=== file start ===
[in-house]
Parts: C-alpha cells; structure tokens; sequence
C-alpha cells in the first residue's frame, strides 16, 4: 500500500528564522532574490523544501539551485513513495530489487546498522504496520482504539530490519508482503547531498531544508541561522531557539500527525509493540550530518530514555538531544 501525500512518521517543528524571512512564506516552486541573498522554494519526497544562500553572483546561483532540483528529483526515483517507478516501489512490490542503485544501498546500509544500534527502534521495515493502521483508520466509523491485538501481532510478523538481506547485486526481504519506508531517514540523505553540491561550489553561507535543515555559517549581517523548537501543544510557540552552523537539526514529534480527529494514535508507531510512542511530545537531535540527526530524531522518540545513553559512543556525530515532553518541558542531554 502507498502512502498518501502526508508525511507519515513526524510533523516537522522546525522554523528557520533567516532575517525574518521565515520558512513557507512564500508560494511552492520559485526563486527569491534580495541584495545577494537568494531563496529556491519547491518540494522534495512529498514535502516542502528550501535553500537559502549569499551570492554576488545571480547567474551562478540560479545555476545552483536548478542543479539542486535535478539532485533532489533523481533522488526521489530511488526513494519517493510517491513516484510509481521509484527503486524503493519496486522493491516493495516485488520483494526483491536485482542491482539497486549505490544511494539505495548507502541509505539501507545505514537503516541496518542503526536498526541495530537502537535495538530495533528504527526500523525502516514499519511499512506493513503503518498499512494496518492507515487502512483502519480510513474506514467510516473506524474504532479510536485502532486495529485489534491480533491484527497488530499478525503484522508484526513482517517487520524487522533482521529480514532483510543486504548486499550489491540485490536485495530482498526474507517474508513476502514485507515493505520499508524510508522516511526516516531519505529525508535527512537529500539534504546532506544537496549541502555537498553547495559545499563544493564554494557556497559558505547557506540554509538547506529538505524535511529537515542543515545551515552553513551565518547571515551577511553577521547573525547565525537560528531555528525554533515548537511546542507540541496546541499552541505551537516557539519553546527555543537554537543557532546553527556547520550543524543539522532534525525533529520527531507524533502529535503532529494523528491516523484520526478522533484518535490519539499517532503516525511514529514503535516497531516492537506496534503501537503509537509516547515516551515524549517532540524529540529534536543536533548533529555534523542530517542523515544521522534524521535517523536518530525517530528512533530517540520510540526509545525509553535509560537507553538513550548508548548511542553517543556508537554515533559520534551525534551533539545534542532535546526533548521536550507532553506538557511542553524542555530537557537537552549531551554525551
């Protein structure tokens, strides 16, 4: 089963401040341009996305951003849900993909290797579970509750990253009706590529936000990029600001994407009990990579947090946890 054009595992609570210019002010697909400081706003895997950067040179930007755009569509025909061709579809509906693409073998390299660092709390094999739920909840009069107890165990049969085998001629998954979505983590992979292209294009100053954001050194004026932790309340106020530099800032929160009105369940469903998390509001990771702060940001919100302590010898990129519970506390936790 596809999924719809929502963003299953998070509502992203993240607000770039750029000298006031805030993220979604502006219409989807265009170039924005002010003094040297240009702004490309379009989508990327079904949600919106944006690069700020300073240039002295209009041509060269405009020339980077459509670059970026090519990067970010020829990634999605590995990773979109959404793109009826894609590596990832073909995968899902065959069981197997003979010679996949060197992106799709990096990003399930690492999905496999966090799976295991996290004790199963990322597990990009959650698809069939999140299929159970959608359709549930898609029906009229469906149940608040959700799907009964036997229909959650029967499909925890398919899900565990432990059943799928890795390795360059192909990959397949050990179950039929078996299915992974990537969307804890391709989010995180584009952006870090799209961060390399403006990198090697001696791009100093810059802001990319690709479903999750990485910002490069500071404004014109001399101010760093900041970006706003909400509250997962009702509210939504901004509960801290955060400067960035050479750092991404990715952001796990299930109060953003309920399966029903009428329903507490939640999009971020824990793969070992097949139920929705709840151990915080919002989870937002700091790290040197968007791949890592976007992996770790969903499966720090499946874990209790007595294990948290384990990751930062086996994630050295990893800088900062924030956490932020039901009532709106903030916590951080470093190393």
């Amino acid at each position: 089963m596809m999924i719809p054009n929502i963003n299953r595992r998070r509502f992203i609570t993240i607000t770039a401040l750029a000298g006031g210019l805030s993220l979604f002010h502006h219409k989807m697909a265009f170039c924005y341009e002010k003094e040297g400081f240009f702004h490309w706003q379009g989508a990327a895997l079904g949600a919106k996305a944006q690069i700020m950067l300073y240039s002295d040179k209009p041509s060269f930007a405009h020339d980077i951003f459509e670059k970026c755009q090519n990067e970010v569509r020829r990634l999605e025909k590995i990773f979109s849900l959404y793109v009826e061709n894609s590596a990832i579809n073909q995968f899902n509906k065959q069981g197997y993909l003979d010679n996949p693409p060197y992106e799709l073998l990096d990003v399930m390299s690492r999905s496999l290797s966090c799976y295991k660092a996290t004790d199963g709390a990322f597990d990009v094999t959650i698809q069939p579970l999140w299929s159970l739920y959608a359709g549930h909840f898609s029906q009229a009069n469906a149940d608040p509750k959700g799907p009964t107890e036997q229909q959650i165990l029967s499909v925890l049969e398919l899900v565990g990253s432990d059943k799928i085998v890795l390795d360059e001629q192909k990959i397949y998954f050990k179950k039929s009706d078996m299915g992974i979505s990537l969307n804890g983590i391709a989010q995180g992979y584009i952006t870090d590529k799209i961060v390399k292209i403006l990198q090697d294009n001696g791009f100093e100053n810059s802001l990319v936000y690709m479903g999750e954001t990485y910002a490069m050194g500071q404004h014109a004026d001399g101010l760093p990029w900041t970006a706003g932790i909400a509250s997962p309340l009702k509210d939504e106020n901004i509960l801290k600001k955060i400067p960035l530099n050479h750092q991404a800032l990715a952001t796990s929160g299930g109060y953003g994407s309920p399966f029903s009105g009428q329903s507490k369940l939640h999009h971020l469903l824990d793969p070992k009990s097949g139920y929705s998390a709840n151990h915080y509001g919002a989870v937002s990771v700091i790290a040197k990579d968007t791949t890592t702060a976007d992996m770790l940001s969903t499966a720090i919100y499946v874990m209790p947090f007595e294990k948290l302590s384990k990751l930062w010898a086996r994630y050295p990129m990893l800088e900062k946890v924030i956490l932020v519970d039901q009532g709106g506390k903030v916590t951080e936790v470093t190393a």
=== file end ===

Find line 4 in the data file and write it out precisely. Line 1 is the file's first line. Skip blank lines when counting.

């Protein structure tokens, strides 16, 4: 089963401040341009996305951003849900993909290797579970509750990253009706590529936000990029600001994407009990990579947090946890 054009595992609570210019002010697909400081706003895997950067040179930007755009569509025909061709579809509906693409073998390299660092709390094999739920909840009069107890165990049969085998001629998954979505983590992979292209294009100053954001050194004026932790309340106020530099800032929160009105369940469903998390509001990771702060940001919100302590010898990129519970506390936790 596809999924719809929502963003299953998070509502992203993240607000770039750029000298006031805030993220979604502006219409989807265009170039924005002010003094040297240009702004490309379009989508990327079904949600919106944006690069700020300073240039002295209009041509060269405009020339980077459509670059970026090519990067970010020829990634999605590995990773979109959404793109009826894609590596990832073909995968899902065959069981197997003979010679996949060197992106799709990096990003399930690492999905496999966090799976295991996290004790199963990322597990990009959650698809069939999140299929159970959608359709549930898609029906009229469906149940608040959700799907009964036997229909959650029967499909925890398919899900565990432990059943799928890795390795360059192909990959397949050990179950039929078996299915992974990537969307804890391709989010995180584009952006870090799209961060390399403006990198090697001696791009100093810059802001990319690709479903999750990485910002490069500071404004014109001399101010760093900041970006706003909400509250997962009702509210939504901004509960801290955060400067960035050479750092991404990715952001796990299930109060953003309920399966029903009428329903507490939640999009971020824990793969070992097949139920929705709840151990915080919002989870937002700091790290040197968007791949890592976007992996770790969903499966720090499946874990209790007595294990948290384990990751930062086996994630050295990893800088900062924030956490932020039901009532709106903030916590951080470093190393």